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Active Learning Using an Audience Response System


“Education is not the learning of facts, but the training of the mind to think!” – Albert Einstein

Educators can agree that an active learning approach can lead to greater improvements and gains than traditional “lecture and note-taking” settings. Encouraging peer-to-peer interaction can help students construct knowledge and understanding, with an awareness of their own thinking as a by-product. Qwizdom Audience Response Systems can help transform the traditional slide presentation to an interactive learning environment. Below is a sample of how response systems can be used in an introductory psychology lesson to facilitate an active learning (60 minutes).

Topic: Processes of Memory

  • 5 minutes -- Quick MC quiz on what students know about memory. (Optional) Use audience response devices or the QVR response app to gather students responses in seconds. For added engagement, display the results for the class to see.

    Sample questions:
    1. The ability to store and retrieve information over time is called –
      1. cognition.
      2. memory.
      3. learning.
      4. recall.
    2. Which identifies a type of memory?
      1. retrieval.
      2. implicit.
      3. short-term.
      4. encoding.
    3. Which is an example of short-term memory?
      1. using a cell phone to text
      2. memorizing a phone number
      3. memorizing multiplication facts to 12
      4. using a mathematical process repeatedly
    4. Which is an example of long-term memory?
      1. recalling what you ate for dinner last night
      2. memorizing a new friend’s email address
      3. remembering the color of a shirt you saw earlier
      4. repeating a series of numbers you just heard
  • 10 – 15 minutes – Mini-lecture on encoding, storage, and retrieval.
    • Two-minute quick write after the introduction of each process (i.e. What is encoding?). This is an example of retrieval practice, an exercise that improves long term memory and the capability to learn new material. This practice can also help the student connect information to new learning in different areas.
  • 5 – 10 minutes – Peer-to-peer discussion of quick-writes. This think-pair-share method requires students verbalize their learning.
  • 5 minutes – Student share-outs of discussion. This also gives an opportunity to clear up misunderstandings and/or provide further explanation on the learning.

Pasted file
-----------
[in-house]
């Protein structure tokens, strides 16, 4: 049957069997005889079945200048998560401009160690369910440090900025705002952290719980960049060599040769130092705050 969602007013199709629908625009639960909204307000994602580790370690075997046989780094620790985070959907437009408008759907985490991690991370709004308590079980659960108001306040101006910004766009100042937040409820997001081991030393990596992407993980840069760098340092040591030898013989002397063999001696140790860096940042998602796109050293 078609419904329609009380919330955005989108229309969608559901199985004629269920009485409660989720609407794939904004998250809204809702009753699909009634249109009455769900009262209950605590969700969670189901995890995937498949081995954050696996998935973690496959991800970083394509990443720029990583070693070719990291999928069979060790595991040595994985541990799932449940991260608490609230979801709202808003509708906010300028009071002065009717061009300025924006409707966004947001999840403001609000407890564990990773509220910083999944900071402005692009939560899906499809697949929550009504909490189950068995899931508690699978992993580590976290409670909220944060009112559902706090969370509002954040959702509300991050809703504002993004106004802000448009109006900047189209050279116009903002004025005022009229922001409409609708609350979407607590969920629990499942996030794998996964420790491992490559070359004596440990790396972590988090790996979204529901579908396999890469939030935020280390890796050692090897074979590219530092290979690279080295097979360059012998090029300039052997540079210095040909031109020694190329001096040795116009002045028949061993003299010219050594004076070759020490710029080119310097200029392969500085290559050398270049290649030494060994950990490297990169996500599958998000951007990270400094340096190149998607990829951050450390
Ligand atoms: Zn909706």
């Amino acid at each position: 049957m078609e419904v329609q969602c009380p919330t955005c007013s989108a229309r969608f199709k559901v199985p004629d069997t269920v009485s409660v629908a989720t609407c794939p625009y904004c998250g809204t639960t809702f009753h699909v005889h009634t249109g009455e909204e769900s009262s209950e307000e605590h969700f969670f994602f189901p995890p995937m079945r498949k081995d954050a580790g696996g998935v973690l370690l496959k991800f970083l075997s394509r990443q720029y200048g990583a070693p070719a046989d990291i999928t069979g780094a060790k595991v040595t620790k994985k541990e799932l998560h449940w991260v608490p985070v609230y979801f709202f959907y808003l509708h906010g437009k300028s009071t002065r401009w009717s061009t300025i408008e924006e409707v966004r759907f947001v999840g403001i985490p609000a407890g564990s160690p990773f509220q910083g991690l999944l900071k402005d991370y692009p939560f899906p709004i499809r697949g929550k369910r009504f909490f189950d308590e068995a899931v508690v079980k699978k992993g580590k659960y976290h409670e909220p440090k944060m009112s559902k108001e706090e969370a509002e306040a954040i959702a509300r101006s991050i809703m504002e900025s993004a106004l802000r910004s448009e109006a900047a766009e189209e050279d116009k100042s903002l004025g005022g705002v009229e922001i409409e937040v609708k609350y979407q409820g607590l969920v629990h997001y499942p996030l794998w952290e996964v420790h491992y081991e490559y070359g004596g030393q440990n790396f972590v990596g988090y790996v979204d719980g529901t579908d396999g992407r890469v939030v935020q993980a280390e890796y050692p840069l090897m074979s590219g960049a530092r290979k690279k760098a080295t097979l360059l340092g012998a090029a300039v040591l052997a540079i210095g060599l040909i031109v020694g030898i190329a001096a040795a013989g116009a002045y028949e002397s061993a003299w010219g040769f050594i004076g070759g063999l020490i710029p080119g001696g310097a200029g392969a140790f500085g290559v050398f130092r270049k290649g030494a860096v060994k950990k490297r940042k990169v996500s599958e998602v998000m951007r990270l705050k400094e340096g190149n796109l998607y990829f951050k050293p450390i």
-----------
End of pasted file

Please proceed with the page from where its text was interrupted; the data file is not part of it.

• 5 minutes – Quick poll of class learning. This is enhanced peer instruction using a response system (devices or apps).
    • Pose a question that requires students to think about their answers before voting using a response device (i.e. Qwizdom Q6 remote or QVR polling app). Then have students turn to a classmate to discuss their answer choices. If during the discussion students want to change their answers, encourage them to do so. Share the data before and after the partner discussions which creates a foundation for further discussion on the learning.
    • Actionpoint offers a variety of question types besides multiple choice such as true/false, multiple select, sequence, and vote. The system also provides instant feedback and student data that can be shared with a large group.
  • 5-10 minutes – Discuss poll results and clarify any misunderstandings or answer questions
  • 5 minutes -- Generate questions to start the next class session
    • Use a graphic of Bloom’s Taxonomy, including key verbs for each category (create, evaluate, analyze, apply, understand, remember), as a reference to generate clicker questions. Have partner teams or small groups write a question or two from today’s learning to introduce the next session.
    • Collect student-created questions for a dynamic course study guide that can be posted to a class web page.

  • 5 minutes – Closure and preview next lesson


Active learning is an integral part of planning engaging lessons in a higher ed setting. The Qwizdom audience response system is as close to a complete solution (you provide the lessons) as is available. Create and pose questions for specific slides, view and share student response data immediately, and analyze student session data to inform future lesson planning.

The Qwizdom response solution:

  • works with your curriculum content.
  • transforms your PowerPoint presentations.
  • provides instant feedback to all involved in the learning.
  • generates detailed performance reports for later analysis.

Reference: Brame, C., (2016). Active learning. Vanderbilt University Center for Teaching. Retrieved 03/21/19 from

Categories: Audience Response , Audience Polling

Tags: clickers , response clicker , response app , remote , audience polling , audience response , audience response app , audience response system , audience response best practices , student response , student clickers , student response app , student response system , student engagement , active learning , interactive voting system , powerpoint polling , powerpoint polling software

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